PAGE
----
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AAA: Motorists Experiencing 'Sticker Shock' as Gas Pump Prices Rise 12 Cents in Week

Monday, 22 Jul 2013 09:39 AM

 

American motorists are bracing for further increases in gas pump prices this summer after average national prices rose 12 cents in the past week alone.

AAA says drivers are experiencing "sticker shock" as increased summer demand, unrest in Egypt and production disruptions in the U.S. and other countries push up the price of crude oil and gasoline.

The national average price for regular unleaded gasoline was $3.67 a gallon on Friday.

Editor’s Note: Put the World’s Top Financial Minds to Work for You

AAA says that's 23 cents more expensive than the same time last year but still below the all-time daily high of $4.11 a gallon on July 17, 2008.

The association says retail gas prices are likely to rise more in the coming weeks.

Unscheduled refinery shutdowns or hurricanes on the U.S. Gulf Coast could also add to price increases.

Meanwhile, U.S. gasoline prices could hit $4 before Labor Day, as the recent surge in crude oil prices works its way down to the gas pump, Stephen Schork, editor of The Schork Report, an energy newsletter, recently told Newsmax TV.

"It all comes down to crude oil, and crude oil over the last month has risen $13 a barrel," Schork said. "The general rule of thumb is retail gasoline increases 2.5 cents a gallon for every $1 rise in crude oil prices."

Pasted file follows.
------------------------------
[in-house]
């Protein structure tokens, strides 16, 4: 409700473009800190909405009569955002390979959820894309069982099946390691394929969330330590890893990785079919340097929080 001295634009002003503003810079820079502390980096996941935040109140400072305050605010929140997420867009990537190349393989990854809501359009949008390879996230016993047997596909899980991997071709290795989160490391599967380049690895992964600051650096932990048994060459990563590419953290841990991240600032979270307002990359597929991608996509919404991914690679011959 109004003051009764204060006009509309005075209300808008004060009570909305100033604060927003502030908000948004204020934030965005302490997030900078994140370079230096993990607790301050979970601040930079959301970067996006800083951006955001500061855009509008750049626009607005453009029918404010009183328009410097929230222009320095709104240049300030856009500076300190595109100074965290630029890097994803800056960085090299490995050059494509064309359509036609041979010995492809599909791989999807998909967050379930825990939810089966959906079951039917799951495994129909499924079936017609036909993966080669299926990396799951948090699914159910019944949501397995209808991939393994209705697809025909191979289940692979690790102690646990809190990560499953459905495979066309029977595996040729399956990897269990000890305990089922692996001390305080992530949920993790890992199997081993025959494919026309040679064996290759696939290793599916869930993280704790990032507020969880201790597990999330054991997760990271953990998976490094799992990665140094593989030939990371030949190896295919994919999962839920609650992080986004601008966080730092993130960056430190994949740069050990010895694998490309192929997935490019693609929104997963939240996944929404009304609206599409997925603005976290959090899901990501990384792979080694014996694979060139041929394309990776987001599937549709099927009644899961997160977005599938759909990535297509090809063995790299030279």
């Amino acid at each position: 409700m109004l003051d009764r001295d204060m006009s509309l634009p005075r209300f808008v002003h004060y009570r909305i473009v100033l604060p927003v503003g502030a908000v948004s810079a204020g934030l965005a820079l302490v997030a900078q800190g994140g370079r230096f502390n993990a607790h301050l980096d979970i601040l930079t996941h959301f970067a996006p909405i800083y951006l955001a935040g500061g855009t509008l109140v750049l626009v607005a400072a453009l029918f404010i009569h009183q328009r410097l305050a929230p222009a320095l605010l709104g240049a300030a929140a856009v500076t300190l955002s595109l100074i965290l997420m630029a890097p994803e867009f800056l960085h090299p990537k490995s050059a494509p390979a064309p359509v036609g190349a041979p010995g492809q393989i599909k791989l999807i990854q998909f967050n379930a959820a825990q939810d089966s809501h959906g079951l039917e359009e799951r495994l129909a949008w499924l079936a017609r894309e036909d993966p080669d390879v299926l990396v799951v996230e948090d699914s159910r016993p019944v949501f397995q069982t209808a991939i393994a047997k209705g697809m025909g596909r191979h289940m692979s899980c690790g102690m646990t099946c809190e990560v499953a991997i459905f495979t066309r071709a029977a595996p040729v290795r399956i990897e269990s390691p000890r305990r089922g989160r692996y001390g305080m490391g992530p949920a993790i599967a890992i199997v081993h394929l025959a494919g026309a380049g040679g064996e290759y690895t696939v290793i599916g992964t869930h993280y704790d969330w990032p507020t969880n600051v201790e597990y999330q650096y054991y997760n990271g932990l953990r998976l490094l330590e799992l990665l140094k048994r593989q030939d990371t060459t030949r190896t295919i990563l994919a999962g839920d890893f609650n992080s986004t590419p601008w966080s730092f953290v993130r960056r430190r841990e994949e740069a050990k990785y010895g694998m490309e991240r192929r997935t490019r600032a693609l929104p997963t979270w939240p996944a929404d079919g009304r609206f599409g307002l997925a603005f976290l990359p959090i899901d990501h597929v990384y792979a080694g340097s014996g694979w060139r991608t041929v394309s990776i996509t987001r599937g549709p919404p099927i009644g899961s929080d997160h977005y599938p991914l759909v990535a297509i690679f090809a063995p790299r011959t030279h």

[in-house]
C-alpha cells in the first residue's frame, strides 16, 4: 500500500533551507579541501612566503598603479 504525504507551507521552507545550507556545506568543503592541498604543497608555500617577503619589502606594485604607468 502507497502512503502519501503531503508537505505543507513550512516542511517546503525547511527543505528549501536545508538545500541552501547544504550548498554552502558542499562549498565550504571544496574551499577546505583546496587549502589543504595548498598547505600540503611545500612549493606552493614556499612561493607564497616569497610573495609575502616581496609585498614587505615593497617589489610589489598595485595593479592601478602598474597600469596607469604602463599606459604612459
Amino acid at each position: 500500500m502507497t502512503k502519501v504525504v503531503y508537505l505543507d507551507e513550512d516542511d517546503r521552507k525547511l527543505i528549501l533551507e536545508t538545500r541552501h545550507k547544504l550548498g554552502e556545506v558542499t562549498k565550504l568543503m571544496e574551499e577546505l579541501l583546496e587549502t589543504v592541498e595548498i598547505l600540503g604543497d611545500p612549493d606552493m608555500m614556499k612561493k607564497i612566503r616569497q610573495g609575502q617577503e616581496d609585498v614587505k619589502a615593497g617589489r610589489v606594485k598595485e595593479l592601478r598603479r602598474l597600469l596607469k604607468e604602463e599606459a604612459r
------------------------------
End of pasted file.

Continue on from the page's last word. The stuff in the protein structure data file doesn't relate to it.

That means a 30- to 40-cent rise in gasoline prices prior to Labor Day, Schork says. The national average for regular unleaded gas "could be pushing up toward $4 by the end of this summer driving season," he said.

The good news for consumers is that once gasoline hits $4 or so, it should come back down, Schork says. "Keep in mind … [that] by the end of the summer, refinery demand is starting to ebb on a seasonality basis," he said.

"After Labor Day, there's going to be less discretionary driving, demand will pull back. So this is going to be a short-term rise in price — not fun for the consumer over the next six, seven weeks. But there is a light at the end of the tunnel."

Rising gas prices could put a damper on consumer spending, Schork says. Gas expenditures now account for 4 percent of household income. "If we start to push up that percentage to 4.5 or maybe 5 percent, well, that's an entire percentage point being taken out of spending elsewhere in the economy, . . . probably discretionary consumer goods."

Editor’s Note: Put the World’s Top Financial Minds to Work for You

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